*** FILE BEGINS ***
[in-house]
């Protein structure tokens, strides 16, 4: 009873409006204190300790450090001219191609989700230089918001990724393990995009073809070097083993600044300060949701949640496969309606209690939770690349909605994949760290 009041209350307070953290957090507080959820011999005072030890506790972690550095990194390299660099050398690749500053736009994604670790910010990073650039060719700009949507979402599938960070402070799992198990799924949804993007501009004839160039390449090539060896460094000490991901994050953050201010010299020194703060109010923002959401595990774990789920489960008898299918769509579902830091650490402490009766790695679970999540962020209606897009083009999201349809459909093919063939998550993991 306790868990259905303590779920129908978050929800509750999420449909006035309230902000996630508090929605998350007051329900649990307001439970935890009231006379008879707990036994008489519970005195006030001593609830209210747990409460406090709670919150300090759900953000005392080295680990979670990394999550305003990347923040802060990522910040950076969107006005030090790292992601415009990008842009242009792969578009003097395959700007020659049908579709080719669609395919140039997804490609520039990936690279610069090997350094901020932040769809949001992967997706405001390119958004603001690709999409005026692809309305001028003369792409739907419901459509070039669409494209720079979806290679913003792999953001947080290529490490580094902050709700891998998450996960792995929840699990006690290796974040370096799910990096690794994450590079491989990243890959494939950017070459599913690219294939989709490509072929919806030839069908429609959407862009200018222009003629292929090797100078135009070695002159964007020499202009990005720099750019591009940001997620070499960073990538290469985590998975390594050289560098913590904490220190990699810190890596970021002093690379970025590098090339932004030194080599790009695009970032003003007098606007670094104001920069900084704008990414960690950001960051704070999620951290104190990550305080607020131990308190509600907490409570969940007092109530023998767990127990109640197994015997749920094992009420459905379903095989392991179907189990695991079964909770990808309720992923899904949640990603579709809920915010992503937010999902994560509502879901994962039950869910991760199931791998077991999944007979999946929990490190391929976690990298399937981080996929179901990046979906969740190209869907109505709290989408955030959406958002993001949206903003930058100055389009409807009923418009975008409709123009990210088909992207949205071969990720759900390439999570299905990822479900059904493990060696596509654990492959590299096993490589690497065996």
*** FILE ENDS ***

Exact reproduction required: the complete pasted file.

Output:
[in-house]
């Protein structure tokens, strides 16, 4: 009873409006204190300790450090001219191609989700230089918001990724393990995009073809070097083993600044300060949701949640496969309606209690939770690349909605994949760290 009041209350307070953290957090507080959820011999005072030890506790972690550095990194390299660099050398690749500053736009994604670790910010990073650039060719700009949507979402599938960070402070799992198990799924949804993007501009004839160039390449090539060896460094000490991901994050953050201010010299020194703060109010923002959401595990774990789920489960008898299918769509579902830091650490402490009766790695679970999540962020209606897009083009999201349809459909093919063939998550993991 306790868990259905303590779920129908978050929800509750999420449909006035309230902000996630508090929605998350007051329900649990307001439970935890009231006379008879707990036994008489519970005195006030001593609830209210747990409460406090709670919150300090759900953000005392080295680990979670990394999550305003990347923040802060990522910040950076969107006005030090790292992601415009990008842009242009792969578009003097395959700007020659049908579709080719669609395919140039997804490609520039990936690279610069090997350094901020932040769809949001992967997706405001390119958004603001690709999409005026692809309305001028003369792409739907419901459509070039669409494209720079979806290679913003792999953001947080290529490490580094902050709700891998998450996960792995929840699990006690290796974040370096799910990096690794994450590079491989990243890959494939950017070459599913690219294939989709490509072929919806030839069908429609959407862009200018222009003629292929090797100078135009070695002159964007020499202009990005720099750019591009940001997620070499960073990538290469985590998975390594050289560098913590904490220190990699810190890596970021002093690379970025590098090339932004030194080599790009695009970032003003007098606007670094104001920069900084704008990414960690950001960051704070999620951290104190990550305080607020131990308190509600907490409570969940007092109530023998767990127990109640197994015997749920094992009420459905379903095989392991179907189990695991079964909770990808309720992923899904949640990603579709809920915010992503937010999902994560509502879901994962039950869910991760199931791998077991999944007979999946929990490190391929976690990298399937981080996929179901990046979906969740190209869907109505709290989408955030959406958002993001949206903003930058100055389009409807009923418009975008409709123009990210088909992207949205071969990720759900390439999570299905990822479900059904493990060696596509654990492959590299096993490589690497065996």